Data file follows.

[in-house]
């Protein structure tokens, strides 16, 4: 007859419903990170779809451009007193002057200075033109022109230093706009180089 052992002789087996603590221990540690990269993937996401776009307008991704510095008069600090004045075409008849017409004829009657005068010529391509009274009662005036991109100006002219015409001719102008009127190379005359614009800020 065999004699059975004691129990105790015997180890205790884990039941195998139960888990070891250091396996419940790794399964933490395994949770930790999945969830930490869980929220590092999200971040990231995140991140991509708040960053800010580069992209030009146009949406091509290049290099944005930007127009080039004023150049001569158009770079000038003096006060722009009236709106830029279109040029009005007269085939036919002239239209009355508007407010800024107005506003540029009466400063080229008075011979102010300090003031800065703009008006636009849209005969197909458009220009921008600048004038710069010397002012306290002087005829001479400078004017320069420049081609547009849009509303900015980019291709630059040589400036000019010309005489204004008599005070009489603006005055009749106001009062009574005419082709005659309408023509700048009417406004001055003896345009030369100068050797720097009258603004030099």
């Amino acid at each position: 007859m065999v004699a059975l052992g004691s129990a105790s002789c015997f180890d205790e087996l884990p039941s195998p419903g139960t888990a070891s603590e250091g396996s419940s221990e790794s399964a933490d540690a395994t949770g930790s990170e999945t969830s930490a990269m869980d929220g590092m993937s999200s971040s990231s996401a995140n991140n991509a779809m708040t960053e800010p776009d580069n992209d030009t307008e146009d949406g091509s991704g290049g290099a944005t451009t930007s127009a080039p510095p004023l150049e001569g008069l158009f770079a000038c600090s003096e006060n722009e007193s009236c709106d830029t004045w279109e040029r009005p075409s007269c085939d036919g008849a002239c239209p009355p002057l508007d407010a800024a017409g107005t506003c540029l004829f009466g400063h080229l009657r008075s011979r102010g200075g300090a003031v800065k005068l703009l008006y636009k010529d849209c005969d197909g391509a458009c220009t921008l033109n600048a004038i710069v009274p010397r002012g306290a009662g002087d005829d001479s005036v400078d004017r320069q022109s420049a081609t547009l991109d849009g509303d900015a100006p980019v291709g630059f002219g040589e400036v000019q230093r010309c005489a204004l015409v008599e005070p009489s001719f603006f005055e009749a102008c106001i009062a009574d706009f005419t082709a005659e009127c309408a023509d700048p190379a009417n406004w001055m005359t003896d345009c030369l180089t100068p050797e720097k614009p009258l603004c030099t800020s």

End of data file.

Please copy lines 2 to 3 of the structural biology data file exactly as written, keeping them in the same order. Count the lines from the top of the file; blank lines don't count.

């Protein structure tokens, strides 16, 4: 007859419903990170779809451009007193002057200075033109022109230093706009180089 052992002789087996603590221990540690990269993937996401776009307008991704510095008069600090004045075409008849017409004829009657005068010529391509009274009662005036991109100006002219015409001719102008009127190379005359614009800020 065999004699059975004691129990105790015997180890205790884990039941195998139960888990070891250091396996419940790794399964933490395994949770930790999945969830930490869980929220590092999200971040990231995140991140991509708040960053800010580069992209030009146009949406091509290049290099944005930007127009080039004023150049001569158009770079000038003096006060722009009236709106830029279109040029009005007269085939036919002239239209009355508007407010800024107005506003540029009466400063080229008075011979102010300090003031800065703009008006636009849209005969197909458009220009921008600048004038710069010397002012306290002087005829001479400078004017320069420049081609547009849009509303900015980019291709630059040589400036000019010309005489204004008599005070009489603006005055009749106001009062009574005419082709005659309408023509700048009417406004001055003896345009030369100068050797720097009258603004030099």
């Amino acid at each position: 007859m065999v004699a059975l052992g004691s129990a105790s002789c015997f180890d205790e087996l884990p039941s195998p419903g139960t888990a070891s603590e250091g396996s419940s221990e790794s399964a933490d540690a395994t949770g930790s990170e999945t969830s930490a990269m869980d929220g590092m993937s999200s971040s990231s996401a995140n991140n991509a779809m708040t960053e800010p776009d580069n992209d030009t307008e146009d949406g091509s991704g290049g290099a944005t451009t930007s127009a080039p510095p004023l150049e001569g008069l158009f770079a000038c600090s003096e006060n722009e007193s009236c709106d830029t004045w279109e040029r009005p075409s007269c085939d036919g008849a002239c239209p009355p002057l508007d407010a800024a017409g107005t506003c540029l004829f009466g400063h080229l009657r008075s011979r102010g200075g300090a003031v800065k005068l703009l008006y636009k010529d849209c005969d197909g391509a458009c220009t921008l033109n600048a004038i710069v009274p010397r002012g306290a009662g002087d005829d001479s005036v400078d004017r320069q022109s420049a081609t547009l991109d849009g509303d900015a100006p980019v291709g630059f002219g040589e400036v000019q230093r010309c005489a204004l015409v008599e005070p009489s001719f603006f005055e009749a102008c106001i009062a009574d706009f005419t082709a005659e009127c309408a023509d700048p190379a009417n406004w001055m005359t003896d345009c030369l180089t100068p050797e720097k614009p009258l603004c030099t800020s």